Archive for July, 2010

Book Review: The King’s Bastard

 

The King’s Bastard

Mass Market Paperback, 448 pages
Rebellion
June 29, 2010

*Many thanks to Rowena Cory Daniells for sending me a review copy!

The King’s Bastard is the first book in the new fantasy series The Chronicles of King Rolen’s Kin, which focuses on the lives of several members of the royal house of Rolencia.  Byren Rolen Kingson and his twin brother Lence, the eldest sons of King Rolen and Queen Myrella, have always been close despite their good-natured sibling rivalry.  Being the younger twin, seven minutes stand between Byren and the throne, but he’s never had any interest in ruling the kingdom, preferring to leave the burden to Lence.  But after a strange run-in with a renegade seer, who prophesies that Byren will turn on his twin and claim the crown, and the sudden arrival of their cousin Illien of Cobalt – the bastard son of King Rolen’s brother – Byren senses a growing distance between them.  Illien manipulates, fabricates false evidence, and spins a web of lies, all designed to discredit Byren and gain the confidence of Lence and the king.

The story is also told by the younger royal children, Fyn and Piro, who are both god-touched with Affinity.  Fyn’s Affinity was discovered when he was six years old and, in accordance with his father’s law, he was sent away to Halcyon Abbey to learn to control it so he wouldn’t be susceptible to evil influence.  Piro’s lay dormant until she reached puberty and, sick at the thought of being sent away to serve the cold god Sylion, she swore to keep her Untamed Affinity a secret so she could stay with her family at Rolenhold.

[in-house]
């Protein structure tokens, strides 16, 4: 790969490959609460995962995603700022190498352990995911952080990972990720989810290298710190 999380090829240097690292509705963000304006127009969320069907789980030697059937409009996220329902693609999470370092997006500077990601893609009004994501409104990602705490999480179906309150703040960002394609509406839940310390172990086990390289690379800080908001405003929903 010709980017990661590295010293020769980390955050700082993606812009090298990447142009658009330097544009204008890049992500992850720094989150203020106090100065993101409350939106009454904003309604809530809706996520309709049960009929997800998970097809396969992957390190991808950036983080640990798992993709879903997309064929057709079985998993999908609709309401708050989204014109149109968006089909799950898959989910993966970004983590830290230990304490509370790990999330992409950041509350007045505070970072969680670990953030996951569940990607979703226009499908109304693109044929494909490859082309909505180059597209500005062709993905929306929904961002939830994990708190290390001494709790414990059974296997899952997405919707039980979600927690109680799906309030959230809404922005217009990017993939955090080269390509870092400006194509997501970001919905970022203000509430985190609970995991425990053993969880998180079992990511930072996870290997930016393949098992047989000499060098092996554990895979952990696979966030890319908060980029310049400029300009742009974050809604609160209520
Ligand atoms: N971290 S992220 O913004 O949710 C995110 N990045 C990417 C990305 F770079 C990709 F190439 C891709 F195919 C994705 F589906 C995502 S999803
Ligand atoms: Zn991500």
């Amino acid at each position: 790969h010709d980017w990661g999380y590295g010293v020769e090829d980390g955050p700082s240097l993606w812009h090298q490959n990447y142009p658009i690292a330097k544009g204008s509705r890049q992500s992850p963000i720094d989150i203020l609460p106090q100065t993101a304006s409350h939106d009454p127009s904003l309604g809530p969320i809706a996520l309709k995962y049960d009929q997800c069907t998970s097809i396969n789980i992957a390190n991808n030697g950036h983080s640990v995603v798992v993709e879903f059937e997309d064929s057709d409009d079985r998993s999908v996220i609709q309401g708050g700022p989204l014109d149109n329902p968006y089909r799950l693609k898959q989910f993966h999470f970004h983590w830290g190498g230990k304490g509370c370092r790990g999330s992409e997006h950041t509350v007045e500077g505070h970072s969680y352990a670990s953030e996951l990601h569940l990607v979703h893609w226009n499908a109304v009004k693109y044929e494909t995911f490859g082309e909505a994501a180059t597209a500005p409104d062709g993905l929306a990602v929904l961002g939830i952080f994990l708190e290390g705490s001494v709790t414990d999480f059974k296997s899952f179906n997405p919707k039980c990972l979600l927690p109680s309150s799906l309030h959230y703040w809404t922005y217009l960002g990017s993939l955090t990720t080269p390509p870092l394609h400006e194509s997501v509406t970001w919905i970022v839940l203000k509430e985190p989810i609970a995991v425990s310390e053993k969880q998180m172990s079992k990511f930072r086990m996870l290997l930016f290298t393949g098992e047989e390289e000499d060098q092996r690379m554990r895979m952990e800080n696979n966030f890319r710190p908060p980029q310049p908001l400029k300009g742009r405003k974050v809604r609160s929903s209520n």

It’s a crucial time in Rolencia, when the spar warlords renew their oaths of allegiance to the king and a new alliance will be forged with the neighboring kingdom of Merofynia with the betrothal of Lence and Isolt Merofyn Kingsdaughter.  But alliances are fragile and some would stop at nothing to gain control and rise to the top.  Byren is surrounded by treachery and deceit and the constant fear that the prophecy of the renegade seer will come to pass.

I absolutely loved reading this book.  It was thrilling and suspenseful with enough humor and emotion to draw me even more into the story and invest in the characters.  The world-building was fantastic and I appreciated that I wasn’t bombarded right off the bat by dozens of confusing place-names and ancient history, just enough to give me a sense of my surroundings and then get on with the story.  I was fascinated by the concept of Affinity, how it seeps up from the ground, attracting creatures like leogryfs and manticores, and dwells inside people granting them magical abilities and a glimpse of the Unseen world.